Associated Topics || Dr. Math Home || Search Dr. Math

Prime Number Theorems

```
Date: 01/03/99 at 16:19:35
From: Alisa Levine
Subject: Prime Numbers

Hi. I have to write a math paper on prime numbers. I have a few
questions. First of all, what exactly is the prime number theorem? Is
there a way to provide a description in a simpler way to describe it?
I know that it has to do with finding primes and proving primality.
Also, what is the Lucas-Lehmer test for Mersenne primes, and how do
Mersenne primes differ from other primes? What's the Riemann
Hypothesis?

Alisa Levine
```

```
Date: 01/04/99 at 12:09:46
From: Doctor Wilkinson
Subject: Re: Prime Numbers

The Prime Number Theorem provides an approximate answer to the question
"how many prime numbers are there between 1 and n?"  The answer is:

where ln(n) means the natural logarithm of n, which is the power you
need to raise the number e to to get n.  (e is about 2.718281828).

A Mersenne prime is a prime of the form 2^n - 1. You can show by
simple algebra that a number of this form can be prime only if n is
also a prime.

The Lucas-Lehmer test is a way of seeing whether a number of this
form really is prime or not. All the really large primes that are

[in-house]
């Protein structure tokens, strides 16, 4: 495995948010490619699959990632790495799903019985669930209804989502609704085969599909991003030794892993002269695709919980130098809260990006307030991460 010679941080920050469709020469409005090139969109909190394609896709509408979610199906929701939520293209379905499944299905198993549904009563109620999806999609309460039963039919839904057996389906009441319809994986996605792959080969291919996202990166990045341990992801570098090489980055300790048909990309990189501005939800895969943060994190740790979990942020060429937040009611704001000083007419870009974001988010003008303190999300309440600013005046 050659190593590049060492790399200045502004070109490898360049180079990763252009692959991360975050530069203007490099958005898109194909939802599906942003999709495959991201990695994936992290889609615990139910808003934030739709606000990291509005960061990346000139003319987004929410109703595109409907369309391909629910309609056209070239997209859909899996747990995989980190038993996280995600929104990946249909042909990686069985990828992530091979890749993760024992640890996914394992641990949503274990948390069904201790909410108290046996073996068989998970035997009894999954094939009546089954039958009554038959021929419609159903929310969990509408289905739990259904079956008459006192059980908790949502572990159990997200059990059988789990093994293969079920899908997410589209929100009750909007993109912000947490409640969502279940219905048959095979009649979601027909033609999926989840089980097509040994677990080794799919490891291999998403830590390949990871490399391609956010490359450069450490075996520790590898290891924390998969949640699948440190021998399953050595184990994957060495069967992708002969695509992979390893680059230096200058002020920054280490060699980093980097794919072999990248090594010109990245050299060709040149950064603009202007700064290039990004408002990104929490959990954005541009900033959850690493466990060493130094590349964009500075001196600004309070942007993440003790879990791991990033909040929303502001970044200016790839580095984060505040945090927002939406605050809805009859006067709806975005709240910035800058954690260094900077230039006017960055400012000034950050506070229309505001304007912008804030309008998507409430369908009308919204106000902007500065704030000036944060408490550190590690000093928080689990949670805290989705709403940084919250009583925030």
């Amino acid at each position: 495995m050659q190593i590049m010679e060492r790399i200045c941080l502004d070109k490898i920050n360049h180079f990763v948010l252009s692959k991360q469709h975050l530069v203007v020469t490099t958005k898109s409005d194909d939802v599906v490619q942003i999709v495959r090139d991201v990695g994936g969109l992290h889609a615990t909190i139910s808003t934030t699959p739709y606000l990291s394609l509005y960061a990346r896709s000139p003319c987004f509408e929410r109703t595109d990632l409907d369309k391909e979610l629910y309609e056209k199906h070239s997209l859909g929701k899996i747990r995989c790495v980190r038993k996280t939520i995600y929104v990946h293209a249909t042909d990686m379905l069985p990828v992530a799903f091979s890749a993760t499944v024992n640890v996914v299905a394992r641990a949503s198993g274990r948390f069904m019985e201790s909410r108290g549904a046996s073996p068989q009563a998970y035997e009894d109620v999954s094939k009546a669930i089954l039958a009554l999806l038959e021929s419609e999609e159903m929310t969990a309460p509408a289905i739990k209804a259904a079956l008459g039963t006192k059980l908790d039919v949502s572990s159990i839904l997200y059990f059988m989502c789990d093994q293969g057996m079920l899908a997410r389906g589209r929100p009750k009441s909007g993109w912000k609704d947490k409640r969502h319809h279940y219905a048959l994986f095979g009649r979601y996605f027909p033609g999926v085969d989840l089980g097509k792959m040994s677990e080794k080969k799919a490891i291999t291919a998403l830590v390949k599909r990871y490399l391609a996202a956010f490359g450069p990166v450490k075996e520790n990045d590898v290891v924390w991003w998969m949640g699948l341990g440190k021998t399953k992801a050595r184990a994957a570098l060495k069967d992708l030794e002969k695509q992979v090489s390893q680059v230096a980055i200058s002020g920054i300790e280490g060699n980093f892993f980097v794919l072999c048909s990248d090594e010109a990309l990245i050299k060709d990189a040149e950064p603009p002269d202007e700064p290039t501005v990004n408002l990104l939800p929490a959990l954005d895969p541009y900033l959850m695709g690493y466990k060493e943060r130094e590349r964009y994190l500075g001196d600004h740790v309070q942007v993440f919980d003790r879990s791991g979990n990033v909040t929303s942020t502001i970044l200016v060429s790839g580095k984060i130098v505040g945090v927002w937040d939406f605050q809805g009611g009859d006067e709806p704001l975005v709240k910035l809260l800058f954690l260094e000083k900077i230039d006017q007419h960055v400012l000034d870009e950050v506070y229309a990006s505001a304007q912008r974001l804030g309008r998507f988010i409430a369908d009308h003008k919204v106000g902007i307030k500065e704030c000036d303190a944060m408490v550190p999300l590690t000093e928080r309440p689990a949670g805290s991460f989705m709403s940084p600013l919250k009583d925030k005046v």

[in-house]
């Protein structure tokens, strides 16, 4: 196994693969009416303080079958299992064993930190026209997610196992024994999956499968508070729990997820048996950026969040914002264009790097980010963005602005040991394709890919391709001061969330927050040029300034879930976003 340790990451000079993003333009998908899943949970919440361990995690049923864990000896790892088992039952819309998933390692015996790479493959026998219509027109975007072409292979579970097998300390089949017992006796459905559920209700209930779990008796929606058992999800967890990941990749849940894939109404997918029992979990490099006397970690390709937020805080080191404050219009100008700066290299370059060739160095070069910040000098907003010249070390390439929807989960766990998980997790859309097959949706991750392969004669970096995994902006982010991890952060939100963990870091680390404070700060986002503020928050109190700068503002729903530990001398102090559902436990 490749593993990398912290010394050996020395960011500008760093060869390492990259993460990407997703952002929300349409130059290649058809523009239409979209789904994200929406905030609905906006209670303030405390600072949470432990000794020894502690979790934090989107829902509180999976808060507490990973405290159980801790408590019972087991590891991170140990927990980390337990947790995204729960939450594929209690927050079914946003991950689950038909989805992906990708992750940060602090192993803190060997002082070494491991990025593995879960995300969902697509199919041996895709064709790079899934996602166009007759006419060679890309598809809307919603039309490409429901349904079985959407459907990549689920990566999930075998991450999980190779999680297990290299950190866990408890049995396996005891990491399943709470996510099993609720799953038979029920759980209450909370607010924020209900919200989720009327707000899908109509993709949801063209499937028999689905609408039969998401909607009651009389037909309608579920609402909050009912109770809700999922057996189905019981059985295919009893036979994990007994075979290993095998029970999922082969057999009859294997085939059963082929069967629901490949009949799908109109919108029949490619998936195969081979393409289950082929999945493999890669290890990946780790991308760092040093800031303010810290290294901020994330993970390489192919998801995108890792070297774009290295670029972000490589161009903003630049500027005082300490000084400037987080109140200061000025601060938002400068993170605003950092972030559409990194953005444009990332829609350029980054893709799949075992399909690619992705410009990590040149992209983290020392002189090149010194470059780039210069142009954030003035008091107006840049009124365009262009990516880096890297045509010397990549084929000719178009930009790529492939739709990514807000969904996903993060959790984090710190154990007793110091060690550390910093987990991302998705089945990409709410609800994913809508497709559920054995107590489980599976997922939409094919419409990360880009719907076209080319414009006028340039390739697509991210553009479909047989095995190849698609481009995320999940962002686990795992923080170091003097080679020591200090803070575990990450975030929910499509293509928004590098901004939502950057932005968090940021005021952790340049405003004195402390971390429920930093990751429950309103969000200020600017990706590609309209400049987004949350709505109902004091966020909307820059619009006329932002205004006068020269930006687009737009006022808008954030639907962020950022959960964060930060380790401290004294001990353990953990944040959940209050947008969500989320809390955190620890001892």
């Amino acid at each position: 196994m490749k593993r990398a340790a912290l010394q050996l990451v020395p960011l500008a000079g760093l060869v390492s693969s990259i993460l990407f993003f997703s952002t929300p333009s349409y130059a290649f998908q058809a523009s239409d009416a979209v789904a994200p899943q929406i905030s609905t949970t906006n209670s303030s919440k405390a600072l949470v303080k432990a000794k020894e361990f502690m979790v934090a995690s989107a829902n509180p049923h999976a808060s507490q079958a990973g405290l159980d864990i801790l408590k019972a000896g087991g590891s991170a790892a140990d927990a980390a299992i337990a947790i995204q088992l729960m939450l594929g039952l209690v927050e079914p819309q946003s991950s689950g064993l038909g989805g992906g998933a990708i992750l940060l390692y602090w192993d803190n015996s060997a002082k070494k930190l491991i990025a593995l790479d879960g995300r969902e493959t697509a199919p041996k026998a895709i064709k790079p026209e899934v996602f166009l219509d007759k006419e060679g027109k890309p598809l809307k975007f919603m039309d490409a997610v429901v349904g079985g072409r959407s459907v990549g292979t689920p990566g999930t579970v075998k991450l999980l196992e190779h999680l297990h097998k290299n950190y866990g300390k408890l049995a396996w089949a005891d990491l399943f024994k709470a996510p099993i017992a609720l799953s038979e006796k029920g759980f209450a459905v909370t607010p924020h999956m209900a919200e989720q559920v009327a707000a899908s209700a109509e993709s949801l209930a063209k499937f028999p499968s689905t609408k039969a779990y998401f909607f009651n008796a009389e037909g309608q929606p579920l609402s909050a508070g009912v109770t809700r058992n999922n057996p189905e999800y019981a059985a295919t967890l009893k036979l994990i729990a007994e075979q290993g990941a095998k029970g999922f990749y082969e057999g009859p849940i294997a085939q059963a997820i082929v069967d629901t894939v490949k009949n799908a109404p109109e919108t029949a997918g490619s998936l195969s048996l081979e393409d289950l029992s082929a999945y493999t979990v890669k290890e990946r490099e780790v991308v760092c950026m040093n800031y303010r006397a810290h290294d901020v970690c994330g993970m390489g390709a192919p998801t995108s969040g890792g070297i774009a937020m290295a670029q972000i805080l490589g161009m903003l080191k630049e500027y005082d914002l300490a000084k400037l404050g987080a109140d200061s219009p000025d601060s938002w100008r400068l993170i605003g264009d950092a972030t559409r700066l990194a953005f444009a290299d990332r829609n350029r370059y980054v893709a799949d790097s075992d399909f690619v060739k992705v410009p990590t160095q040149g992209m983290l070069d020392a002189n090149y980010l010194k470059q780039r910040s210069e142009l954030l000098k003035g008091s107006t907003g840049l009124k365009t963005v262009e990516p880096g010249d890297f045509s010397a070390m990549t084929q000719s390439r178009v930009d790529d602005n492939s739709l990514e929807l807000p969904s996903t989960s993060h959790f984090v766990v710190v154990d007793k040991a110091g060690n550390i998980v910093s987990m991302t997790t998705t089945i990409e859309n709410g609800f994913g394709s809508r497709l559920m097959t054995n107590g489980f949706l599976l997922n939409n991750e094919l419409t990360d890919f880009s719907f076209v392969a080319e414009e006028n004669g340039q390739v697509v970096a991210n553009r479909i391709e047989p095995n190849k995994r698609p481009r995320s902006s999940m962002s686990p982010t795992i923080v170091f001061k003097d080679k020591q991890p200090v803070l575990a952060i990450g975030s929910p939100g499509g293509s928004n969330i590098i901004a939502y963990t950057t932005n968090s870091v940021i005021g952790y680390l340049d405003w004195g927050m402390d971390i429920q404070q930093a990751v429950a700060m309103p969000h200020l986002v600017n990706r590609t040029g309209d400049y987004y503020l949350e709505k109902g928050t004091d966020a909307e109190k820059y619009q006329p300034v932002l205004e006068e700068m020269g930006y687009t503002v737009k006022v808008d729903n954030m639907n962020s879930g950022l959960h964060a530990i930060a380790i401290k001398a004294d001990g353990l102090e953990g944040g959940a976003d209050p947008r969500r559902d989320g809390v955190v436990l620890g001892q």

known are Mersenne primes, because the Lucas-Lehmer test makes it easy
(relatively speaking) to determine whether numbers of this form are
prime or not. Nobody knows whether there is an infinite number of
Mersenne primes. Currently 36 or 37 have been discovered. The test
works as follows:

You let p be a prime and let n = 2^p - 1. Let:

S_1 = 4
S_{k+1} = (S_k)^2 - 2 if k >= 1

Then n is prime if and only if S_{p-1} is divisible by n.

Explaining the Riemann Hypothesis in simple terms is harder, because
This is about as simple as I know how to make it:

The function zeta(s), known as the Riemann Zeta Function, is defined
for complex numbers s for which the real part of s is greater than 1,
by the series:

zeta(s) = sum(1/n^s)   n = 1, ..., infinity

The definition can be extended by a process known as analytic
continuation to all complex values of s, except for s = 1. (We say
that zeta(s) has a simple pole at s = 1). It is fairly easy to prove
that zeta(s) is zero when s is a negative even number. The Riemann
Hypotheses states that all the other zeroes of zeta(s) have imaginary
part equal to 1/2. This is the most famous remaining unsolved problem
in all of mathematics. Its importance for prime numbers is that if it
is true, then we can estimate the number of primes between 1 and n
more accurately.

- Doctor Wilkinson, The Math Forum
http://mathforum.org/dr.math/
```
Associated Topics:
High School Number Theory

Search the Dr. Math Library:

 Find items containing (put spaces between keywords):   Click only once for faster results: [ Choose "whole words" when searching for a word like age.] all keywords, in any order at least one, that exact phrase parts of words whole words

Submit your own question to Dr. Math
Math Forum Home || Math Library || Quick Reference || Math Forum Search